If it’s time for IBMA’s World of Bluegrass, it must be time for another keynote address by a “name” player who has bluegrass in his background but has moved on to other genres. It’s been the organization’s M.O. for the past few years.
Doing the honors this year: Béla Fleck, one of the most inventive banjo players on the planet. He spent a good deal of his convention kickoff speech focusing on his decision in the late 1980s to leave the New Grass Revival and pursue jazz-based music with the Béla Fleck and the Flecktones.
At the time, he said in a speech that was part confessional, part I-saw-the-light conversion, he saw distancing himself from bluegrass as the only way forward because the music business seemed to be shunning the banjo and any connection to bluegrass or country music.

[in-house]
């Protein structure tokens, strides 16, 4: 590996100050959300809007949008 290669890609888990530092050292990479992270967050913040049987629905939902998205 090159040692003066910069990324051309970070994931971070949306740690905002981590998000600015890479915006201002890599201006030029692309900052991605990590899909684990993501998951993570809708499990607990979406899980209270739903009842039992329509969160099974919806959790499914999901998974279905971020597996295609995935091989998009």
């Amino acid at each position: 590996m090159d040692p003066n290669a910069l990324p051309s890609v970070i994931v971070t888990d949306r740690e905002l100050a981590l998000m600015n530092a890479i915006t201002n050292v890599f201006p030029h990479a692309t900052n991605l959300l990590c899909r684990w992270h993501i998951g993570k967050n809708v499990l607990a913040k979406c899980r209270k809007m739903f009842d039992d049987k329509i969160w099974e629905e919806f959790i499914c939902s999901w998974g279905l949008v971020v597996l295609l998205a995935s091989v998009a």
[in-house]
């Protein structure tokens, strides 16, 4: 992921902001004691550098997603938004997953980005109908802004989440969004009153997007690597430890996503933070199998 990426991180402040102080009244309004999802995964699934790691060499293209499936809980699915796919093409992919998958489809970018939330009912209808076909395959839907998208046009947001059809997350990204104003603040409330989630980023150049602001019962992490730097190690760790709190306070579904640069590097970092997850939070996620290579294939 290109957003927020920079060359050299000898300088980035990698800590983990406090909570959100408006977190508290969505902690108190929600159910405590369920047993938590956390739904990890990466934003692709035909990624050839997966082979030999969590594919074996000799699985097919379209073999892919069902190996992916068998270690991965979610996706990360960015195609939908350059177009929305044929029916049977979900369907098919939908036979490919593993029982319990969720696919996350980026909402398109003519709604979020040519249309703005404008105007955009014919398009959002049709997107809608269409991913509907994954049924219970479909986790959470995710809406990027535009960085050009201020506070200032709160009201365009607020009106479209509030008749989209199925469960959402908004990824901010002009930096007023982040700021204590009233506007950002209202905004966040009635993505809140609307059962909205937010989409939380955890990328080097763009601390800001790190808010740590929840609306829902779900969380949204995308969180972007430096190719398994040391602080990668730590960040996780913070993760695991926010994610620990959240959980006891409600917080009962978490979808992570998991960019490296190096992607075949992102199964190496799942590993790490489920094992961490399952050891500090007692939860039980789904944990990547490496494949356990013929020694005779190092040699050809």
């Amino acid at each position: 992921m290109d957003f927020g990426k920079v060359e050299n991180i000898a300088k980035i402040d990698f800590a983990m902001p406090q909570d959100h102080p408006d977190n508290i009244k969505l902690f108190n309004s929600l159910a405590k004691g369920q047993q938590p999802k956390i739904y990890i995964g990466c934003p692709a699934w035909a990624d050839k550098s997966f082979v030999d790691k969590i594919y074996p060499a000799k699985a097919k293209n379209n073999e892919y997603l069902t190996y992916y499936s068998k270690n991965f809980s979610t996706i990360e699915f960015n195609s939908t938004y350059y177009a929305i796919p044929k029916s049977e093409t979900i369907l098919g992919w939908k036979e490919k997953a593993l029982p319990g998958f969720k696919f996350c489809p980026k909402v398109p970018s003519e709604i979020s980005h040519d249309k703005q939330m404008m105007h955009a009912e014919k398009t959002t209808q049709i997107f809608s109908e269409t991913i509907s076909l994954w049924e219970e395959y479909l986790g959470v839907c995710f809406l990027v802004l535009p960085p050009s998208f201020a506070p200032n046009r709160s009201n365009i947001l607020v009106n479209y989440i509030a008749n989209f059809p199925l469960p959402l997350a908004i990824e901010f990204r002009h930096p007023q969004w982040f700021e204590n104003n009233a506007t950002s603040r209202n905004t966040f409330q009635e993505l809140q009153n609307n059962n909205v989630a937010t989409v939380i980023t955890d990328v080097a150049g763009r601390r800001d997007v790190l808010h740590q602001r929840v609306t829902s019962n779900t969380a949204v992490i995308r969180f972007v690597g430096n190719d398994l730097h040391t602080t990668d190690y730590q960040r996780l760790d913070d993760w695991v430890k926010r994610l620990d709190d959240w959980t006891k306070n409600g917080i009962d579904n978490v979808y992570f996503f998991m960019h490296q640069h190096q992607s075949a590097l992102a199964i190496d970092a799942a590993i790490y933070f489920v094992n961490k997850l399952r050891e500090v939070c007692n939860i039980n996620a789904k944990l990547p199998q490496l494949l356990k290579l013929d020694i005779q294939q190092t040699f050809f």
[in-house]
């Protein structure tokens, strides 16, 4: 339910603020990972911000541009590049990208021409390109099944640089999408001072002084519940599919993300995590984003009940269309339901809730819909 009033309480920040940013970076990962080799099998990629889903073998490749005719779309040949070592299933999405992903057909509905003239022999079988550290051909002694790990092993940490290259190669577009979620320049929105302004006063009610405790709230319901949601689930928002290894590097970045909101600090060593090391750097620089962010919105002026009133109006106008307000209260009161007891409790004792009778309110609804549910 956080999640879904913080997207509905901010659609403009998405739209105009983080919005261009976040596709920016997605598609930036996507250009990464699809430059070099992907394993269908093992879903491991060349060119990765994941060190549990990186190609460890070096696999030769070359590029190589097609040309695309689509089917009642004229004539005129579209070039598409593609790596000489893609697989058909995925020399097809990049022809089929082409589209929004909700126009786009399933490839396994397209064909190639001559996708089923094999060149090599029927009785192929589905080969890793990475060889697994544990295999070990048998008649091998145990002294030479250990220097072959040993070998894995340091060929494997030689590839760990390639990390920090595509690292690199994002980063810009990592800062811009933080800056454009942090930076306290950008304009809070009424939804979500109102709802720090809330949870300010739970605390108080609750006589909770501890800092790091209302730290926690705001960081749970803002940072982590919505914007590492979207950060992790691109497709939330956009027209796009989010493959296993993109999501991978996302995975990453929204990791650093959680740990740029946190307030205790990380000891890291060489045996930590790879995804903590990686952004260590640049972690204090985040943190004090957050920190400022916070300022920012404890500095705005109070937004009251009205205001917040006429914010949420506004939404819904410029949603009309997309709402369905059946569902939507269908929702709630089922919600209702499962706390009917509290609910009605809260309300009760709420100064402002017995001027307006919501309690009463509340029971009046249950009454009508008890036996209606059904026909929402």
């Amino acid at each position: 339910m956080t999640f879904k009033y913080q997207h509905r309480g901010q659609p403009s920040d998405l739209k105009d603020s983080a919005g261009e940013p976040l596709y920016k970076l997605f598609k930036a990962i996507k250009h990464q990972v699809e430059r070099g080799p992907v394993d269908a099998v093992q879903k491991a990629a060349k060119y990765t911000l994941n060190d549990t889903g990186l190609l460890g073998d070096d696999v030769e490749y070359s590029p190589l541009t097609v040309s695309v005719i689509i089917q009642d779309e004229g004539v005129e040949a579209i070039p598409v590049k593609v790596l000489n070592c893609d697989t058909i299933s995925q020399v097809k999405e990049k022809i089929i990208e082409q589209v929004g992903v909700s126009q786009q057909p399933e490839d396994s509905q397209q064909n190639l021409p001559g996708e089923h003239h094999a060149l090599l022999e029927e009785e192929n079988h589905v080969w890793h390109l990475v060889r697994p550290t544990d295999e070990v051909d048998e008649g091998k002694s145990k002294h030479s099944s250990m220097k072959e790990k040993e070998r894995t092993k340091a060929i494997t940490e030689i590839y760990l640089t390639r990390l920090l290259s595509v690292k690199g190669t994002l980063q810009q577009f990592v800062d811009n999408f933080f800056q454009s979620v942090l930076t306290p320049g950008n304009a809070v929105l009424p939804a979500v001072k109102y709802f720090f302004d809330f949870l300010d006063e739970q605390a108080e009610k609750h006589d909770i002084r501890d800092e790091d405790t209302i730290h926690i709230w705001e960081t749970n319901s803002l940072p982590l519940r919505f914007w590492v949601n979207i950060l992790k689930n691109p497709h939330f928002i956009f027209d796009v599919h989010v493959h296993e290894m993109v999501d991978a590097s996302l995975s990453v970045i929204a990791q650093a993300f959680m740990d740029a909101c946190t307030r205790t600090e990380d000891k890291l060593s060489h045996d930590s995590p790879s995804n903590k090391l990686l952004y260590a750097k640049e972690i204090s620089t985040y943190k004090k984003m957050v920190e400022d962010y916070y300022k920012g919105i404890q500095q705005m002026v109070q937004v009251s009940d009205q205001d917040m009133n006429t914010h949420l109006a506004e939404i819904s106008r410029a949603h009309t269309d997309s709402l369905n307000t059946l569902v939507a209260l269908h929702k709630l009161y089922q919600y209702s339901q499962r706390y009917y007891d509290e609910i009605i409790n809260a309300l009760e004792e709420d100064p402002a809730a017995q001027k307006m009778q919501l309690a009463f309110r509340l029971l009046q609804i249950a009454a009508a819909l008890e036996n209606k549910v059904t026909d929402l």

But over the years, he realized that whenever he needed to pull out the stops, he found that he didn’t turn to Miles Davis or Bach. He turned to Earl Scruggs, whom he described as “an inspiring force in my musical life.”
“Imagine my surprise when I discovered my connection to bluegrass was actually my secret weapon and my strength,” he said. “Bluegrass is my center, my home, and the reason I play the banjo.”
For the traditionalists in the crowd, Fleck offered a bone – a series of anecdotes about Bill Monroe. There was his audition with Monroe, in which the boss wasn’t impressed with his playing. And his fill-in gig with Monroe, when the bandleader wasn’t impressed with his wardrobe. And the backstage jam at the Grand Ol’ Opry, when Fleck and Monroe were getting along famously, until Sam Bush showed up with his mandolin and the Father of Bluegrass suddenly split.
And for everybody in the bluegrass tent, traditionalists and progressives, he offered a path forward: Safeguard the music, but don’t copy it.